The general odds are that one of every three boards (this is all five cards—including the flop, fourth street, and the river) will have an ace appear. That ace is the bane of a existence, because several of the strongest hands someone will play you all involve an ace (A-K, A-Q, A-J, A-10), as well as suited ace-something, or bad players will even play A-4 or A-5, which suddenly could be better than your kings if that board hits badly. So how do you play pocket kings? There is only one basic rule, then there are some general guidelines. Like any type of poker game, the players involved in the game and playing styles have a lot to do with how you should react.

The Rule: Pre-flop you should raise and re-raise. In a no-limit game if a short stack goes all in you should actually raise over that to discourage others from calling. Always raise and re-raise pre-flop with the kings. Your chances for winning the hand are so good that you want to put in as much as possible.

Next time, we’ll look at the guidlines for playing your pocket kings!

Posted in Pokerrooms, Poker School, Texas Hold'em Strategy | 1 Comment »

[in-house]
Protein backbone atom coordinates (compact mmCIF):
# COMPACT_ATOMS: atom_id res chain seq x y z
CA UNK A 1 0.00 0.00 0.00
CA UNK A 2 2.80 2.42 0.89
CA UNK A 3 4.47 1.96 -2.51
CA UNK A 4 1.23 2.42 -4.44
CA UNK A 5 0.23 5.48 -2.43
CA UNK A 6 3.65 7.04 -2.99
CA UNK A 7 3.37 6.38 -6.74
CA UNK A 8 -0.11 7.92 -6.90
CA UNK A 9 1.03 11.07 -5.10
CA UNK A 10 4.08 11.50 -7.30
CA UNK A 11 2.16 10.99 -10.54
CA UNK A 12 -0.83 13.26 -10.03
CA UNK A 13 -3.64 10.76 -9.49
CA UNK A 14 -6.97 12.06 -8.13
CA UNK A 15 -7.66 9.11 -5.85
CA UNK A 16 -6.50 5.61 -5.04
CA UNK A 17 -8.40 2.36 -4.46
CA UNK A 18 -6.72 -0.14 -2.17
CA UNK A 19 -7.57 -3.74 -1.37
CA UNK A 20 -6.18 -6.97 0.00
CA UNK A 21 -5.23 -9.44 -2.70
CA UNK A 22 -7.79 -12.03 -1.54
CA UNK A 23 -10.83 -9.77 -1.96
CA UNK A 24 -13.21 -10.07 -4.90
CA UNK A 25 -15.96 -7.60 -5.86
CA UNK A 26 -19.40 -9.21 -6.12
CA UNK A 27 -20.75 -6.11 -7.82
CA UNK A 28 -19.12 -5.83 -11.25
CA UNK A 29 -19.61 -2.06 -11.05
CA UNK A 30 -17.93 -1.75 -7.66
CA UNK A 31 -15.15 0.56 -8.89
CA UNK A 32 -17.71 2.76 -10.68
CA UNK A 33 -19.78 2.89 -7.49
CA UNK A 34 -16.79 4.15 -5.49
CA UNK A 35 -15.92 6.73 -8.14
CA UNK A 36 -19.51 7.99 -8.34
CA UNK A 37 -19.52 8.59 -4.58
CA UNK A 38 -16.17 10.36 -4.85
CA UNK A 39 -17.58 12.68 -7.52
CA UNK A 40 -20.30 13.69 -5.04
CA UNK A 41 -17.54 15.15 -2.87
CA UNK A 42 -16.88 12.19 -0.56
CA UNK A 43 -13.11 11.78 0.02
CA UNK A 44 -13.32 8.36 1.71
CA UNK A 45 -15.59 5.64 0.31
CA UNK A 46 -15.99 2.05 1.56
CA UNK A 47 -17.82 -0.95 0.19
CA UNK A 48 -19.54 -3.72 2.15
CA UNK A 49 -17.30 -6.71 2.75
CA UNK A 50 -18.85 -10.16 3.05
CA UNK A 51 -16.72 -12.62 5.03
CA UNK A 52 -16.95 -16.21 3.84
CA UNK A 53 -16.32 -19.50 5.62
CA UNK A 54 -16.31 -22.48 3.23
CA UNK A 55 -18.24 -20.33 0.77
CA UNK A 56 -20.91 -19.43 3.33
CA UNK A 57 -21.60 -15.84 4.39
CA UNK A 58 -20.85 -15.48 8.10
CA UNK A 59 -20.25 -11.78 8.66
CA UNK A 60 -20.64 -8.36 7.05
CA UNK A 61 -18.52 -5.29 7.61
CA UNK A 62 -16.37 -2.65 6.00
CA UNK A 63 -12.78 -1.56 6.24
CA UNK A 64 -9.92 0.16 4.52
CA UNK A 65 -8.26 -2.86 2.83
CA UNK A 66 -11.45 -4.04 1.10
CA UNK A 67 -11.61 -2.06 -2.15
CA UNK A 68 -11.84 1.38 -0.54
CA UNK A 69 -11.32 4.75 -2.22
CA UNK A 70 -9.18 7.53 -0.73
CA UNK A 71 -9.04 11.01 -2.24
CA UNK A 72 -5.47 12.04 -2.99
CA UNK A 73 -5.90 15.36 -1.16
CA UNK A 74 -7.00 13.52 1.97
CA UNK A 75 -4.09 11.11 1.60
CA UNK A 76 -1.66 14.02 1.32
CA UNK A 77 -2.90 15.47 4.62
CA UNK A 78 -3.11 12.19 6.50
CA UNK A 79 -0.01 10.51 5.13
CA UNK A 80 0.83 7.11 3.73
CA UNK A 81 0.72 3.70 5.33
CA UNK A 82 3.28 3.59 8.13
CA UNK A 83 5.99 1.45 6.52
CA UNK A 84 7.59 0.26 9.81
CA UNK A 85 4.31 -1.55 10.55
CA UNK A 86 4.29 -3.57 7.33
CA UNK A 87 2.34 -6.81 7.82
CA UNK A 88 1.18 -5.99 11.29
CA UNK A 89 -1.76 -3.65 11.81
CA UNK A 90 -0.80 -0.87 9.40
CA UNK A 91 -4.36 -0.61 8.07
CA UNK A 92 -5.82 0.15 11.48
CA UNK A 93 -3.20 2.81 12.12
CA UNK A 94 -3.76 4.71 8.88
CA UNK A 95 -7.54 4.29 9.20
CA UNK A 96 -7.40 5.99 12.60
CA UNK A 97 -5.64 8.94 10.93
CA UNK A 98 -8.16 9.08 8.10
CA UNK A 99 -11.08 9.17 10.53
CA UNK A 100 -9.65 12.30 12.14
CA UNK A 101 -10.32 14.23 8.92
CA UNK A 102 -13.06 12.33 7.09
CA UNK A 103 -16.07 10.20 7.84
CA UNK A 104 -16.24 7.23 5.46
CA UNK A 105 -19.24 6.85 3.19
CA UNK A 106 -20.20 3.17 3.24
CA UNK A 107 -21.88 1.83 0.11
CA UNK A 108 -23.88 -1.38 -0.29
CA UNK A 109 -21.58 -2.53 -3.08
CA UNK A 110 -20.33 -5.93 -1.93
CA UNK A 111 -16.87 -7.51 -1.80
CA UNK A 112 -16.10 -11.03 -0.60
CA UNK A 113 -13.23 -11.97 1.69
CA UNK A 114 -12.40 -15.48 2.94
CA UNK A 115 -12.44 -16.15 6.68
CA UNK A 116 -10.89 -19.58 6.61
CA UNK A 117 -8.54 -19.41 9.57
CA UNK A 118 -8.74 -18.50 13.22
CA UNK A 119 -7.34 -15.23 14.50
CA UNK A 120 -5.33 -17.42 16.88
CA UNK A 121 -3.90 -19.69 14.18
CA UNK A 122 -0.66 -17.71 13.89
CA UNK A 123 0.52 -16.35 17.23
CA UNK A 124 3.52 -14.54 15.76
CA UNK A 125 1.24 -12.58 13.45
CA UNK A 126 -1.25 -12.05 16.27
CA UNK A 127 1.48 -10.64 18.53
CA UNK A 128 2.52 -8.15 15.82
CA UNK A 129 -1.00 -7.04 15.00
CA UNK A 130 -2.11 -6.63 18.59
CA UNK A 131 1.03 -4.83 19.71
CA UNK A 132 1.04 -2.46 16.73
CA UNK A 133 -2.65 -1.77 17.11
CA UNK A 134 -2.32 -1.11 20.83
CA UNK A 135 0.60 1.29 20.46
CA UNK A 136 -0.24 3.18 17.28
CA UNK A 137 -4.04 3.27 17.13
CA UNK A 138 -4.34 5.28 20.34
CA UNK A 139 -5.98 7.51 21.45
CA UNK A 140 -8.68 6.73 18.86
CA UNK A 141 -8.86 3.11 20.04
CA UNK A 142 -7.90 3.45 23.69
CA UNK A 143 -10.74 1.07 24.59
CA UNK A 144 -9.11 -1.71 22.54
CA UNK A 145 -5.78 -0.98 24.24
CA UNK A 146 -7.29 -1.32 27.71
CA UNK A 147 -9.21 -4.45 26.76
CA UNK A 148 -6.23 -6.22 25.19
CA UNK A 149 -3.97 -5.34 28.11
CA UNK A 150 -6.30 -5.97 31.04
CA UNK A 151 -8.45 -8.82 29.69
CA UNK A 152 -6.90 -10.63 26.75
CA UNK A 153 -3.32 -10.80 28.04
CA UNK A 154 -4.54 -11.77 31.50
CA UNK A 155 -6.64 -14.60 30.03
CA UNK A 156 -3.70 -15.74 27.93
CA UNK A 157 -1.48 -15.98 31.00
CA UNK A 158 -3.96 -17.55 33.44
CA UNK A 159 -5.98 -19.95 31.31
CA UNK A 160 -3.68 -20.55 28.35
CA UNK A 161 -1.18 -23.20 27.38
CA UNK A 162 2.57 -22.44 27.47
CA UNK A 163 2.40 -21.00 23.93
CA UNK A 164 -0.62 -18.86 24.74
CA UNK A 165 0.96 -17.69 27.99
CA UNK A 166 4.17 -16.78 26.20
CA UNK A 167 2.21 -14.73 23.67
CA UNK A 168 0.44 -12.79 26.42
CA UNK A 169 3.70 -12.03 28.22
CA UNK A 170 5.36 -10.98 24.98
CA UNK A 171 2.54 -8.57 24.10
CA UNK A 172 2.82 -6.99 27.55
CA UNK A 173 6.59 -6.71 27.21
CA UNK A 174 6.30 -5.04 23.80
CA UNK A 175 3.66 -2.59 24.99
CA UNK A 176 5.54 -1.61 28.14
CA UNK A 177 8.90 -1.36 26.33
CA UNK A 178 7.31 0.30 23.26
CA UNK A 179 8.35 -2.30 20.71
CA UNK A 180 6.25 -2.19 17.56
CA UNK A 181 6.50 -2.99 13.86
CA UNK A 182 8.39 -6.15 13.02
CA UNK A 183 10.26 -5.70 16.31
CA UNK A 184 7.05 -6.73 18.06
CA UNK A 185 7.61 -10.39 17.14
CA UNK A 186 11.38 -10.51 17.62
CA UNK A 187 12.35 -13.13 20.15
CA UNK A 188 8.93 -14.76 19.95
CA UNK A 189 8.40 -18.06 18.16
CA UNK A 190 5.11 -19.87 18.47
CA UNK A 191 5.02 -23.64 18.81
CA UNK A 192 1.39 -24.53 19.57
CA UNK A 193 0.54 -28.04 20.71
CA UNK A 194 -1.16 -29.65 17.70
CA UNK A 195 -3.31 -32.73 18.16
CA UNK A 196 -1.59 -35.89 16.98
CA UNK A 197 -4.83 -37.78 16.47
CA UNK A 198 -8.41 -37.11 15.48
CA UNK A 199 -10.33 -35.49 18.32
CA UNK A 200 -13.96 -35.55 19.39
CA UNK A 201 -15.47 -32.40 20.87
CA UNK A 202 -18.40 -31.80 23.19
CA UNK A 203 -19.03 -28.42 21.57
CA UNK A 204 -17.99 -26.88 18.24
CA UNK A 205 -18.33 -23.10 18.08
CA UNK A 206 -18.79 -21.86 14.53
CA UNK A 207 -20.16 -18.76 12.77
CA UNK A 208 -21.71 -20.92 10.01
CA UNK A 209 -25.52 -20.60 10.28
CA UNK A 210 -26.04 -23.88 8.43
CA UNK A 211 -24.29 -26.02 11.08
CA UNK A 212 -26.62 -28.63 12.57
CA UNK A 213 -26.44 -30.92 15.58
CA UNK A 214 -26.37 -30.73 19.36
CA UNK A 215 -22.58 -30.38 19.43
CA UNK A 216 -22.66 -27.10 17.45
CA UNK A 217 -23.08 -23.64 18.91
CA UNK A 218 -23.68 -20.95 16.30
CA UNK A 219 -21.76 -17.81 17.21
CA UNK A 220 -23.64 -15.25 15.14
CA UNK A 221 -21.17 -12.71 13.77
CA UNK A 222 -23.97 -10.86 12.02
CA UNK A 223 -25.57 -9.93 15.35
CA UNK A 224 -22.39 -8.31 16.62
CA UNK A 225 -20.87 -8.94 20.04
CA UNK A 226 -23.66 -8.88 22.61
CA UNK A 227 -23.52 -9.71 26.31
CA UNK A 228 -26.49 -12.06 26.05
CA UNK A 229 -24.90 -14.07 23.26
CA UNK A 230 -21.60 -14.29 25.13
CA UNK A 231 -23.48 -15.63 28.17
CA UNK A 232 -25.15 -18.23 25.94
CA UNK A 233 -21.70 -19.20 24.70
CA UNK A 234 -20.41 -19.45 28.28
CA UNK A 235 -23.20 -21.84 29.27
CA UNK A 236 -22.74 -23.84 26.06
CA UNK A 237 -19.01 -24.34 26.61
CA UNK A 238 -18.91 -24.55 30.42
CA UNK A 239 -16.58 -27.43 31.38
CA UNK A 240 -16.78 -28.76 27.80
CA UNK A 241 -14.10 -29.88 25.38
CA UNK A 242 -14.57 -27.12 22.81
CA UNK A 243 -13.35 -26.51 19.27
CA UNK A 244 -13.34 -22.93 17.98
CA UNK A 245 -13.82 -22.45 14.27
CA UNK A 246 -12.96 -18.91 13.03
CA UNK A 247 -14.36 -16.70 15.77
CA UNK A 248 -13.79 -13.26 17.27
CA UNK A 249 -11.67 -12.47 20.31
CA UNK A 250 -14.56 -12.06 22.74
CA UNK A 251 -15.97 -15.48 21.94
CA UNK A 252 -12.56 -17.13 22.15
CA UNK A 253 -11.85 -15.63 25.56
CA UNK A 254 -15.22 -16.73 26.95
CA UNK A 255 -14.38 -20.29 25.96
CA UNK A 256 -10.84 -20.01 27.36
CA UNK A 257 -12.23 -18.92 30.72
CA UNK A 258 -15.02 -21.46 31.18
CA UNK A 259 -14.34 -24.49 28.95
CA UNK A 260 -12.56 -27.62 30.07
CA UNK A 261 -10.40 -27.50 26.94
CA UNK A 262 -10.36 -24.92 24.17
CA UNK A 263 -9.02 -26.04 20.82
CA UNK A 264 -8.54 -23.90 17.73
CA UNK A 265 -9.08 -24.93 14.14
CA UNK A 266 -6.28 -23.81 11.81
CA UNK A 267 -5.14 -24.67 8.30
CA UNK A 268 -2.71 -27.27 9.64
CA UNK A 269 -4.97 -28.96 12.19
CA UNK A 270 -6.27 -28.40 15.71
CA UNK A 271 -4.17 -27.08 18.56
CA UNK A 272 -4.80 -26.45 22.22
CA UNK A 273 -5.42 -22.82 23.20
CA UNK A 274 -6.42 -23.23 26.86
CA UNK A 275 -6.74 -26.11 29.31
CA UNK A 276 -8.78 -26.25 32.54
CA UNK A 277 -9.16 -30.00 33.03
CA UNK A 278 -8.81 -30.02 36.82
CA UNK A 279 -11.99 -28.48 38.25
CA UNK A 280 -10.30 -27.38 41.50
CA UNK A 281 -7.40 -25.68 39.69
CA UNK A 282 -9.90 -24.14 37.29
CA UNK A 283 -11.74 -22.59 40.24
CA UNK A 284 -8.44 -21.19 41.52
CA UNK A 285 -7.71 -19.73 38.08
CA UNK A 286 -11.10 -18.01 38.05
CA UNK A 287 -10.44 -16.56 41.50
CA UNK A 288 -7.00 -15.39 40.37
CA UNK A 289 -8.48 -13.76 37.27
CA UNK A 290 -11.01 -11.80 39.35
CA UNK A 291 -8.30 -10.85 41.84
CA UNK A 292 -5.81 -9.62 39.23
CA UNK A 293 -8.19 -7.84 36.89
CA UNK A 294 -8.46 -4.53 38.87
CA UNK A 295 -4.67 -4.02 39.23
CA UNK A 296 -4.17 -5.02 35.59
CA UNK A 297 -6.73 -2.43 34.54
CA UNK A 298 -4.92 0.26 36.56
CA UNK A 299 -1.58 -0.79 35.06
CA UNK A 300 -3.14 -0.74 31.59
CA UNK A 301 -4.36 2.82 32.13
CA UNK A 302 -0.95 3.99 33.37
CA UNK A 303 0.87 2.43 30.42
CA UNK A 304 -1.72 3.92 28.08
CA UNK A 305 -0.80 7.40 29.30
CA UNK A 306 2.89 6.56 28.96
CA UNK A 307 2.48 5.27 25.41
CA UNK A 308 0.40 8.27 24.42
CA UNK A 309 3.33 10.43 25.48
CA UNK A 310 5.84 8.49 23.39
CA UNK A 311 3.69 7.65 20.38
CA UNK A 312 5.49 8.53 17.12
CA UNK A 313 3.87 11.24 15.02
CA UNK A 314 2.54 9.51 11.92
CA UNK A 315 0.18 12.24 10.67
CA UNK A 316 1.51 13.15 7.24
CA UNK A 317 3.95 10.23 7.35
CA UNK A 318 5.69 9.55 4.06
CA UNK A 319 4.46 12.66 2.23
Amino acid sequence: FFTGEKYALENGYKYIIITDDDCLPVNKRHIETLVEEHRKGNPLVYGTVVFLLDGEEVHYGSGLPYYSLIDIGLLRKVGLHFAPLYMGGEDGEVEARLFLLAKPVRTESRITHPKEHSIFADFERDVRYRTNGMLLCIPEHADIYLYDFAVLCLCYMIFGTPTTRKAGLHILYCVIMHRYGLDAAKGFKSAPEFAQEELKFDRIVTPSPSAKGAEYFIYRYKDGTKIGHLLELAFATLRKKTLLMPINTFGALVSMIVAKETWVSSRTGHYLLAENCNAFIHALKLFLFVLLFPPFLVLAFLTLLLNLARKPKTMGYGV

An Introduction To Poker Slang

May 31st, 2006

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If you’re new to the world of , you want to play desperately but you don’t want to look too “green” then you should probably brush up on some . You don’t have to learn how to speak a new language to look like a pro because learning just a few terms can make a few fear you at the table!

Some of the most common terms like trips, quads or ole one eye are pretty obvious pointing to three of a kind, four of a kind and the notorious one eyed jack. When you’re looking to impress some avid online poker players, brushing up on a few terms that aren’t so common will do the trick.

Let’s look at a few hands you may have and the correct terminology of portraying a big boy at the table. After all, the last thing you want to say when you see two aces in your hand is, “I have a pair” so let’s look at the terminology for pairs.

A-A= these are called “Pocket Rockets”.
K-K= these are called “Cowboys” or “Elvis Presley’s” and some times “Penn & Teller”
Q-Q= often called “The Twins”, “The Ladies”, “The Hilton’s” or “The Dirty Duo”.
J –J = sometimes Jacks are called “Jokers”, “Hooks” or “Jerky Joe’s”.